Hugh Herr lost his legs to frostbite as a teenager after a mountain climbing excursion went terribly wrong. Hugh, a self-professed “hacker”, worked with wood and metal to create bionic limbs that helped him climb better than his original equipment.
Fast forward 30 years to 2014. Hugh is standing on stage at the SolidWorks World conference demonstrating prosthetics that are so advanced that they truly mimic the motions of natural limbs. The legs have 2 microprocessors and 12 sensors that allow Hugh to walk and even run with a natural gait.
Hugh is a designer and an engineer at the MIT Media Lab where his company, Biom, develops bionic limbs. His biomechanics and electrical systems are extremely sophisticated, so it takes the resources of the MIT Media lab to bring this advanced engineering to life. For example, his team has access to SolidWorks CAD and to 3D printers for custom components.
Speaking with Hugh is inspirational because he sees a future where disability is eradicated. He believes that people like him will be as proud of their bodies as people who are naturally whole. In fact, his experience demonstrates that double amputees like himself can actually perform at a higher level than biological limbs.
At this stage of development the microprocessors and sensors allow for a natural movement, but the users do not actually “feel”. That could all change based on research currently under way at the MIT Media lab on implants that will connect to nerve tissue. But even the current version is so tightly matched to the user’s anatomy that new users can walk with their new legs in a matter of minutes. As Hugh says, “There is no user manual”. The artificial intelligence in the software interprets the sensor data to keep the user automatically balanced and moving.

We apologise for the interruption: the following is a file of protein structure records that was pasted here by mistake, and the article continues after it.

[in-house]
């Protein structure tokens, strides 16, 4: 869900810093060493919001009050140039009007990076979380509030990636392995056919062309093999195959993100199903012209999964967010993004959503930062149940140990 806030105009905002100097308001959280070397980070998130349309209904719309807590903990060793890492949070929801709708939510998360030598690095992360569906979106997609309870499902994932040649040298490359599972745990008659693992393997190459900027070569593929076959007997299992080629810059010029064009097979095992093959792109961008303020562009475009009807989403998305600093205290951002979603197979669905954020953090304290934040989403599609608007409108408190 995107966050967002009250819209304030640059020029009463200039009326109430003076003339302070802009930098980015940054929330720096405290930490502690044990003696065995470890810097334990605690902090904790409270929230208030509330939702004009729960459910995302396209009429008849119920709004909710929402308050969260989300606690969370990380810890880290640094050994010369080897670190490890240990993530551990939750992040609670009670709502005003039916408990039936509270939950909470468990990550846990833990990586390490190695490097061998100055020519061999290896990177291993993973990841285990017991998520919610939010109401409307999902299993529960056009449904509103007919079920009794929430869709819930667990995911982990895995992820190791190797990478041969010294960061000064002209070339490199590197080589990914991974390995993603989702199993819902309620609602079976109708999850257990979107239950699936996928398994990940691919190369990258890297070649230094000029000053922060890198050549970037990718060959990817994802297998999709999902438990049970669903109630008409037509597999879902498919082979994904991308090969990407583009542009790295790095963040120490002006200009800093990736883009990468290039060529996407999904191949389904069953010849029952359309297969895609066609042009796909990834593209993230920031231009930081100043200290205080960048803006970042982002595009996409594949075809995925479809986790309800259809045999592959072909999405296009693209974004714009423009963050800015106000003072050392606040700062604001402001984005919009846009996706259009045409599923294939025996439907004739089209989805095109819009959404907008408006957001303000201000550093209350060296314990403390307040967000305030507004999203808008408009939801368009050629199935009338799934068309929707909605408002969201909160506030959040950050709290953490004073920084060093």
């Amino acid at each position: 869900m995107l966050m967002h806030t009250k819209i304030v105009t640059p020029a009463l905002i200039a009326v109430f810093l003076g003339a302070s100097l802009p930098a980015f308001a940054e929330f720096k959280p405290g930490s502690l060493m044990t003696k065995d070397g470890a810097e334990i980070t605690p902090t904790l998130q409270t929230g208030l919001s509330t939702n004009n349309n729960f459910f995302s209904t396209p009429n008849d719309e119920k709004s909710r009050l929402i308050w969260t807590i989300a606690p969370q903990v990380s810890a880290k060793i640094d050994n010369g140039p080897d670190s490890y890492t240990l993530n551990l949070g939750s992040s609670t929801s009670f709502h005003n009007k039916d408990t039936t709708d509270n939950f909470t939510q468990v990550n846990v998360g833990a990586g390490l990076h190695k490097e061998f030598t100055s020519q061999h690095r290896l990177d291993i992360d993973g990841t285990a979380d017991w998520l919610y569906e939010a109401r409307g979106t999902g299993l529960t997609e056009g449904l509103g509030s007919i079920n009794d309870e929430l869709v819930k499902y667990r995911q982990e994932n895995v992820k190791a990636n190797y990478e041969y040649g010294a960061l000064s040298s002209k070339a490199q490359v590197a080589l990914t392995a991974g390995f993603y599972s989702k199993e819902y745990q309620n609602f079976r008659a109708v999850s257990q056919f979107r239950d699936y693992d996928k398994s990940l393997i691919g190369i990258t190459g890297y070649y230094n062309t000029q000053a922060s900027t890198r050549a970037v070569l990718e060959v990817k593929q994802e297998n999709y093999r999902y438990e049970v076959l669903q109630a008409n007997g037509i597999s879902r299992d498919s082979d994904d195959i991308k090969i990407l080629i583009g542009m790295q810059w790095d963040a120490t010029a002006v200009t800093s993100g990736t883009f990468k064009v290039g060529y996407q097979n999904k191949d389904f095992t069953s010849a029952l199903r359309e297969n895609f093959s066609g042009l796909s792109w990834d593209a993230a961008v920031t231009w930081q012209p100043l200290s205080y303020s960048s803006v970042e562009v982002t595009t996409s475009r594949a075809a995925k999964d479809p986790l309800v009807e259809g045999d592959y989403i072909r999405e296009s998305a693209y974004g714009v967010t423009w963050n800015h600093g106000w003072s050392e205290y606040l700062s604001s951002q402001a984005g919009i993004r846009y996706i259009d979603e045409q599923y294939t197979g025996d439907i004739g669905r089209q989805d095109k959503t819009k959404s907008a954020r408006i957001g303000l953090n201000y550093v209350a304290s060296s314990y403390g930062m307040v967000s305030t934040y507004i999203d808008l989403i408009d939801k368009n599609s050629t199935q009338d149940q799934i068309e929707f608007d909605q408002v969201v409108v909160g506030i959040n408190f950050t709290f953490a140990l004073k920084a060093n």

Right now Hugh has 8 pairs of limbs for different activities from walking to running to mountain climbing. He envisions a future where all of these capabilities will be built into a single prosthetic.
The MIT Media Lab is working on other advancements, including exoskeletons that will reduce the joint damage of athletic activities and superior ways to connect bionic limbs to the body in a more functional and comfortable way.
The next steps for Biom include developing a new battery that will last longer than the current 3,000 step capacity. Hugh also wants them to develop a longer life for the mechanisms themselves, which have a life of less than 5 years.
To date there has been $50M invested into research for Hugh’s legs. He intends to continue to refine these bionic prostheses and then make the designs available open source.